Aghaye Doctor blows minds
Dr. Farhang Holakouee has become a prophet of sorts -- and a benevolent
January 30, 2003
There is a new Iranian celebrity in Los Angeles. This one does not sing, nor
does he dance. He doesn't appear on Iranian television shows, and he is too old to
be a Pop icon. But he has an army of followers who revere his every word and turn
to him for guidance.
He is Farhang Holakouee, simply referred to as "Aghaye Doctor" by countless
radio listeners who tune into his daily show every day in Los Angeles.
Dr. Holakouee runs a daily two-hour
program that attempts to answer callers' questions regarding marriage, parenting,
and even deeper psychological issues such as depression and anxiety. In between,
and through his responses to callers, he also disperses advice on topics ranging
as wide as handling Iranian mothers-in-laws to the nature of God and humanity.
After nearly two years on the radio and countless conferences (which he conducts
around the city) you would expect he, like many other overnight sensations in this
town, would slowly fall out of favor and be a side show to the life of Iranians here
in Southern California. But passage of time only seems to have widened his reach
and deepened his influence.
There is now few others who command the respect and authority that he enjoys. And
this respect and sense of authority is no fluke. His knowledge of Iranian culture
and both its negative as well as positive effects on the psyche of Iranians is deep.
He dissects the words, emotions and motivations of his Farsi-speaking callers sometimes
with the precision of a surgeon, sometimes with compassion of a father and quite
often with a brutality that feels like a kick in the gut.
On a normal day, he cautions parents on the absolute necessity of allowing their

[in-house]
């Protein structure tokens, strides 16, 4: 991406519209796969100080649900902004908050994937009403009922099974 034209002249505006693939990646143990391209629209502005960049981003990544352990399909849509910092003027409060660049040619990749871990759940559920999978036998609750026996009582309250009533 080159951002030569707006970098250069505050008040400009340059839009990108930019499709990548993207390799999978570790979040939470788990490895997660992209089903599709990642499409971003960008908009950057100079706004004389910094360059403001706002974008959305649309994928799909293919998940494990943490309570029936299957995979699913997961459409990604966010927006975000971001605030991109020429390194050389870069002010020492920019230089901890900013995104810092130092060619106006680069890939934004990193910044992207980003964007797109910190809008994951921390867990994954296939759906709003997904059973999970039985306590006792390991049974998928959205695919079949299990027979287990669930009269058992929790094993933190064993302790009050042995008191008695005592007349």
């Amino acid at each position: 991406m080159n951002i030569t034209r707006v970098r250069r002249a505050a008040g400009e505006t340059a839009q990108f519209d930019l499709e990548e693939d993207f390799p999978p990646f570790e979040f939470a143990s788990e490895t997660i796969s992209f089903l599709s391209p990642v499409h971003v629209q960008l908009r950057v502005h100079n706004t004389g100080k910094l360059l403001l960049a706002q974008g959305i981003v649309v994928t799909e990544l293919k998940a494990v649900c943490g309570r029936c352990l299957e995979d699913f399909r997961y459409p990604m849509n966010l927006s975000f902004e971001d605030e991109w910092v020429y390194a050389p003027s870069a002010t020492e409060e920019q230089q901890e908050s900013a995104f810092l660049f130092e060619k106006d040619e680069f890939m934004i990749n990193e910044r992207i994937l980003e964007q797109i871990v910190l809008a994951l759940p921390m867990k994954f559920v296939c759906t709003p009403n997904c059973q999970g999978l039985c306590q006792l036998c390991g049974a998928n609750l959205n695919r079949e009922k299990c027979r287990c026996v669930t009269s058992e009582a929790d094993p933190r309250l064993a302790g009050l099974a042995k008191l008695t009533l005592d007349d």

offspring space and autonomy, admonishes couples on accepting the realities of marriage
away from foolish wide-eyed ignorance of their parents' generation and then snaps
at those who avoid responsibility for their own actions.
At the same time Holakouee interjects and peppers his discussion with psychological
analyses that brings mental health into Iranian community not as stigma-ridden issue
but as a real topic in need of constant attention and education.
Dr. Holakouee, who has a thriving side business conducting
group conferences for the young and old, is not universally liked. There are many
in the community who abhor his iconic rise and cannot wait for his overthrow. His
prescriptions for avoiding many Iranian traits which he calls false and deceitful,
and his in-your-face criticism of traditional Iranian thinking has alienated many
hardcore traditionalists who find him vulgar and disruptive.
Add his leadership qualities, which has put fear into the mind of those who link
him to political aspirations. This fear briefly came to fruition recently when "Aghaye
Doctor" organized the most comprehensive, orderly and effective demonstration
of Iranians in Los Angeles against the detention of Iranians for alleged immigration
And although his actions brought calls from around the world for more active political
involvement, he quickly returned to what he did best, administering psychotherapy
to the masses thru the radio.
Holakouee's story is still in development, but his is worth following closely. Every
week, 30-40 callers willingly offer their most intimate issues on the radio for him
to analyze and Iranians of greater Los Angeles to listen.
And more often than not, he responds in a way that restores hope, demands justice,
criticizes falsehood and pushes his listeners to unmask the issues for what they
really are - a notion quite foreign to our culture and tradition. For this, he has
become a prophet of sorts and a benevolent one: a man who is very determined to overthrow
idols, cut through a myriad of cultural and social infections and get to the truth.
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